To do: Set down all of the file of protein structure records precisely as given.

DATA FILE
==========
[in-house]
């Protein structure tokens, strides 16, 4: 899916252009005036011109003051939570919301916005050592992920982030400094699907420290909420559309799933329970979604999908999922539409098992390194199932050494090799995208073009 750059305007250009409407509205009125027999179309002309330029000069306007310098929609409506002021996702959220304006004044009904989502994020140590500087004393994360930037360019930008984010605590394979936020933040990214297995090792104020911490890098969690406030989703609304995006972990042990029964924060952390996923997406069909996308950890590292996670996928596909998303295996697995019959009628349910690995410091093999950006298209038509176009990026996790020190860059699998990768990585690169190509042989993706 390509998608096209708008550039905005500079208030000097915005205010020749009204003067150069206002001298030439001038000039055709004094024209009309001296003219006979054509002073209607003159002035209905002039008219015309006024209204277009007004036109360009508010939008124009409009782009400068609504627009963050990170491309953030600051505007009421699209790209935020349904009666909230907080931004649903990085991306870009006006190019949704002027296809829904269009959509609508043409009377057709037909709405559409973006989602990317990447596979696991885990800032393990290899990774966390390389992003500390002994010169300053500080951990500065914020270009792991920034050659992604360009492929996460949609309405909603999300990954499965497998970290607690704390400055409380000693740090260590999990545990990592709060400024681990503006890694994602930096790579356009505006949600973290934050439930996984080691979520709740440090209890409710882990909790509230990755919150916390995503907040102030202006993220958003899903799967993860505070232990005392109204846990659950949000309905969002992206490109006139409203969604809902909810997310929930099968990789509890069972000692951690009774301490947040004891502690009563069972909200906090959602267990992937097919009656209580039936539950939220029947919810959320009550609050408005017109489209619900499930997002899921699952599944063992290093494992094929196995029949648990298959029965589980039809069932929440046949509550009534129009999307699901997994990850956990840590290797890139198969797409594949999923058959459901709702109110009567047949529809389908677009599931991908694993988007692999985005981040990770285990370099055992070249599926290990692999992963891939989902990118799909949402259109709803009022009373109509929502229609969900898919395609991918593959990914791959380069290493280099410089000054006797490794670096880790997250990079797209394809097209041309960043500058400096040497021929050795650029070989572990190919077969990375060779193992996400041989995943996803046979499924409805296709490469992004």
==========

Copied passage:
[in-house]
């Protein structure tokens, strides 16, 4: 899916252009005036011109003051939570919301916005050592992920982030400094699907420290909420559309799933329970979604999908999922539409098992390194199932050494090799995208073009 750059305007250009409407509205009125027999179309002309330029000069306007310098929609409506002021996702959220304006004044009904989502994020140590500087004393994360930037360019930008984010605590394979936020933040990214297995090792104020911490890098969690406030989703609304995006972990042990029964924060952390996923997406069909996308950890590292996670996928596909998303295996697995019959009628349910690995410091093999950006298209038509176009990026996790020190860059699998990768990585690169190509042989993706 390509998608096209708008550039905005500079208030000097915005205010020749009204003067150069206002001298030439001038000039055709004094024209009309001296003219006979054509002073209607003159002035209905002039008219015309006024209204277009007004036109360009508010939008124009409009782009400068609504627009963050990170491309953030600051505007009421699209790209935020349904009666909230907080931004649903990085991306870009006006190019949704002027296809829904269009959509609508043409009377057709037909709405559409973006989602990317990447596979696991885990800032393990290899990774966390390389992003500390002994010169300053500080951990500065914020270009792991920034050659992604360009492929996460949609309405909603999300990954499965497998970290607690704390400055409380000693740090260590999990545990990592709060400024681990503006890694994602930096790579356009505006949600973290934050439930996984080691979520709740440090209890409710882990909790509230990755919150916390995503907040102030202006993220958003899903799967993860505070232990005392109204846990659950949000309905969002992206490109006139409203969604809902909810997310929930099968990789509890069972000692951690009774301490947040004891502690009563069972909200906090959602267990992937097919009656209580039936539950939220029947919810959320009550609050408005017109489209619900499930997002899921699952599944063992290093494992094929196995029949648990298959029965589980039809069932929440046949509550009534129009999307699901997994990850956990840590290797890139198969797409594949999923058959459901709702109110009567047949529809389908677009599931991908694993988007692999985005981040990770285990370099055992070249599926290990692999992963891939989902990118799909949402259109709803009022009373109509929502229609969900898919395609991918593959990914791959380069290493280099410089000054006797490794670096880790997250990079797209394809097209041309960043500058400096040497021929050795650029070989572990190919077969990375060779193992996400041989995943996803046979499924409805296709490469992004």